‘It was quasi-religious’: the great self-esteem con

In the 1980s, Californian politician John Vasconcellos set up a task force to promote high self-esteem as the answer to all social ills. But was his science based on a lie?

In 2014, a heartwarming letter sent to year 6 pupils at Barrowford primary school in Lancashire went viral. Handed out with their Key Stage 2 exam results, it reassured them: “These tests do not always assess all of what it is that make each of you special and unique… They do not know that your friends count on you to be there for them or that your laughter can brighten the dreariest day. They do not know that you write poetry or songs, play sports, wonder about the future, or that sometimes you take care of your little brother or sister.”

At Barrowford, people learned, teachers were discouraged from issuing punishments, defining a child as “naughty” and raising their voices. The school’s guiding philosophy, said headteacher Rachel Tomlinson, was that kids were to be treated with “unconditional positive regard”.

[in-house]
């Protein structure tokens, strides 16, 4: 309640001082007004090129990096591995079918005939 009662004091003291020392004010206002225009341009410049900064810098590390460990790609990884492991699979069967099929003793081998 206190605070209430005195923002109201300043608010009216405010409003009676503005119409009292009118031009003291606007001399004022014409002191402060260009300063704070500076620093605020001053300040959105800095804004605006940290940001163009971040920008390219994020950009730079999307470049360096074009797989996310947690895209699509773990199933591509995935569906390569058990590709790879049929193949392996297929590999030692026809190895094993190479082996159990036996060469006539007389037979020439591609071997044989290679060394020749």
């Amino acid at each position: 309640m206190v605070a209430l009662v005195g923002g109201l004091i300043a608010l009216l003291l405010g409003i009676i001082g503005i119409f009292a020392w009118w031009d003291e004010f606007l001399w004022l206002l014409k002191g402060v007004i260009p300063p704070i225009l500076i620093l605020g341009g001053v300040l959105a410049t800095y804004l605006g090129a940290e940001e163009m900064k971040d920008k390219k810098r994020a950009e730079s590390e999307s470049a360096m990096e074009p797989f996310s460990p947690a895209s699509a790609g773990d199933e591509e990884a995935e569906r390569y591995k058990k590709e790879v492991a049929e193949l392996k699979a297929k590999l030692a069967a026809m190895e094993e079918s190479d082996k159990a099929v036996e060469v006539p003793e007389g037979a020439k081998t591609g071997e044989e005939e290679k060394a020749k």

To get ahead in the 1980s, you had to be ruthless, relentless. You had to believe in yourself

Vasco’s credibility turned on a single fact: that the professors had confirmed his hunch. The only problem? They hadn’t

What had really happened at that meeting? I found the answer on an old audio cassette, hissy and faint

Related: The appeal of narcissists: why do we love people who’d rather love themselves?

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